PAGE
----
FASHION

Georgia On My Mind: Five Designers to Know from Tbilisi Fashion Week


Ever since relatively unknown Georgian designer Demna Gvasalia invited editors to a Vetements show in an old Paris leather bar and then took the reins at Balenciaga, all eyes have turned to the country and its post-Soviet style. Here, five designers that were the highlight of Mercedes-Benz Fashion Week Tbilisi.

1

BESSARION

If you like Vetements, you’ll love Bessarion. Launched by Bessarion Gvarmardze in 2009, the blend of sweatshirts, plaids, and florals are pure street style bait. The oversized button-downs are a must-have.

How did you get your start in fashion?

Since my childhood I knew what I wanted in life. My first serious step in fashion was my first job as a merchandiser at TSUM, then I worked for a company Aizel and then in 2009 I created my brand.

What ready-to-wear trends are you seeing among women right now?

Freedom in clothing, freedom to wear many colors and wear what you want.

What is the difference between Georgian and American clients?

I dream to get to America and get acquainted with American clients! My American dream!

Collage by Biel Parklee. Photos courtesy of designer.

2

ALEXANDER ARUTYUNOV

Founded in 2011, this collection featured a great pajama look, a killer denim parka, and up-to-there corseted boots for fall.

How did you get your start in fashion?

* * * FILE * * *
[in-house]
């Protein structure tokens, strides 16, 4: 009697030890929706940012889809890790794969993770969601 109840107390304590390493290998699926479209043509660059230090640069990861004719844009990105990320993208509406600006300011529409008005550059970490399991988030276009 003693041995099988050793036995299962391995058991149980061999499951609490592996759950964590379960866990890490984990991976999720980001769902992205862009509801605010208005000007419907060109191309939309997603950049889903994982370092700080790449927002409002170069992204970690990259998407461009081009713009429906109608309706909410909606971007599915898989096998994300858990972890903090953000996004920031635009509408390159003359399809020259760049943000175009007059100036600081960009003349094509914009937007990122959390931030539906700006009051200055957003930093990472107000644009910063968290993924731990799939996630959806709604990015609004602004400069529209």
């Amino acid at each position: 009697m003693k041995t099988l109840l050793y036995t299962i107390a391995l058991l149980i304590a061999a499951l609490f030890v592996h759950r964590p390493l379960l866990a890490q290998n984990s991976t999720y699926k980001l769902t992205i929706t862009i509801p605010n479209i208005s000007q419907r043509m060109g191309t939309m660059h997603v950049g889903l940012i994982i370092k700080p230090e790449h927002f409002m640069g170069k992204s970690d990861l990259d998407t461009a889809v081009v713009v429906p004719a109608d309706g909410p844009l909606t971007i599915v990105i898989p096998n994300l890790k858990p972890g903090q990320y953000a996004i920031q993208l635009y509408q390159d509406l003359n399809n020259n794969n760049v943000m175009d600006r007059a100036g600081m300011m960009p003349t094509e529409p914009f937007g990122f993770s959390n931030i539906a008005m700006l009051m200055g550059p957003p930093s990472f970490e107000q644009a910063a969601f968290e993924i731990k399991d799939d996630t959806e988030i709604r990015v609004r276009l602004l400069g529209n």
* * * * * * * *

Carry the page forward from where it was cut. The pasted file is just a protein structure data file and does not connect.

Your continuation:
I was really very young. I think my first runway show was with my mother’s family dolls, which I transformed with new haircuts and clothes. My mum was in shock! And later my first dresses I did for my friends, who always needed something new and extraordinary for a party.

What was the experience like of getting your business off the ground?

I had moved to Moscow from Tbilisi when I was 20 years old. I was alone in the city. Every step was very hard, as I didn’t have anyone to lean on. Even now it’s hard for me to call what I’m doing now a business. I’m just small Russian brand. Funny story — I did several collections and no one noticed me until Instagram came into my life. One day Russian It girl Lena Perminova wore my t-shirt and tagged me. After that moment people started to be interested in my clothes. I really appreciate Lena for that.

What ready-to-wear trends are you seeing among women right now?

I like what’s going on now, because everything is fashion now. Every woman can be different every day. A lot of designers can work in different styles today and they will find their costumers. It’s great!

Collage by Biel Parklee. Photos courtesy of designer and Getty Images.

3

RIA KEBURIA

Keburia launched his namesake line in 2012, and for fall, the designer twisted traditional Georgian wear for a modern and avant-garde look.

How did you get your start in fashion?

I studied at IFA Paris, and after graduation I launched my collection. MBFW Russia sponsored me from the very beginning of my career.

What ready-to-wear trends are you seeing among women right now? I’m seeing sandals, trench coats, red lipstick, trends go and return. I never chase after them. I mostly predict trends by creating a global theme of the collection, whether it is forest, sport, baby or robot.